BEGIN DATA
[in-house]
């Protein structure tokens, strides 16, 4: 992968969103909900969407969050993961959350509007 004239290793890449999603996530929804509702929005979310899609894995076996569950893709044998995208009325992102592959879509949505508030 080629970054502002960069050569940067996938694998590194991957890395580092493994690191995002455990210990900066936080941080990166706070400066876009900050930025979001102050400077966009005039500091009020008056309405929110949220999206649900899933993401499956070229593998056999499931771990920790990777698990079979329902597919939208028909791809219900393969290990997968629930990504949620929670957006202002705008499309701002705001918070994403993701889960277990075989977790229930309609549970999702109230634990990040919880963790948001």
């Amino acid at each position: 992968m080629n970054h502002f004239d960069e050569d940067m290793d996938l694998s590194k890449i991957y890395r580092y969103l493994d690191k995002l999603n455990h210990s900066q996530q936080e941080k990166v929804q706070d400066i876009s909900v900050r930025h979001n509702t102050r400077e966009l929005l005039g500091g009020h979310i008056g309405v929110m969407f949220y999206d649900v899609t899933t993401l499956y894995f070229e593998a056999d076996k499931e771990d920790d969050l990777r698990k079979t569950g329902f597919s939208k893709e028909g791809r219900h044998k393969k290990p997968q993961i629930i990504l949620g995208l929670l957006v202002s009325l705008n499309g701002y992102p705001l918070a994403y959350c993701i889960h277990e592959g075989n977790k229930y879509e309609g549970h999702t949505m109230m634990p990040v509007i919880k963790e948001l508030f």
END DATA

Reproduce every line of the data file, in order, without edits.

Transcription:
[in-house]
């Protein structure tokens, strides 16, 4: 992968969103909900969407969050993961959350509007 004239290793890449999603996530929804509702929005979310899609894995076996569950893709044998995208009325992102592959879509949505508030 080629970054502002960069050569940067996938694998590194991957890395580092493994690191995002455990210990900066936080941080990166706070400066876009900050930025979001102050400077966009005039500091009020008056309405929110949220999206649900899933993401499956070229593998056999499931771990920790990777698990079979329902597919939208028909791809219900393969290990997968629930990504949620929670957006202002705008499309701002705001918070994403993701889960277990075989977790229930309609549970999702109230634990990040919880963790948001």
């Amino acid at each position: 992968m080629n970054h502002f004239d960069e050569d940067m290793d996938l694998s590194k890449i991957y890395r580092y969103l493994d690191k995002l999603n455990h210990s900066q996530q936080e941080k990166v929804q706070d400066i876009s909900v900050r930025h979001n509702t102050r400077e966009l929005l005039g500091g009020h979310i008056g309405v929110m969407f949220y999206d649900v899609t899933t993401l499956y894995f070229e593998a056999d076996k499931e771990d920790d969050l990777r698990k079979t569950g329902f597919s939208k893709e028909g791809r219900h044998k393969k290990p997968q993961i629930i990504l949620g995208l929670l957006v202002s009325l705008n499309g701002y992102p705001l918070a994403y959350c993701i889960h277990e592959g075989n977790k229930y879509e309609g549970h999702t949505m109230m634990p990040v509007i919880k963790e948001l508030f």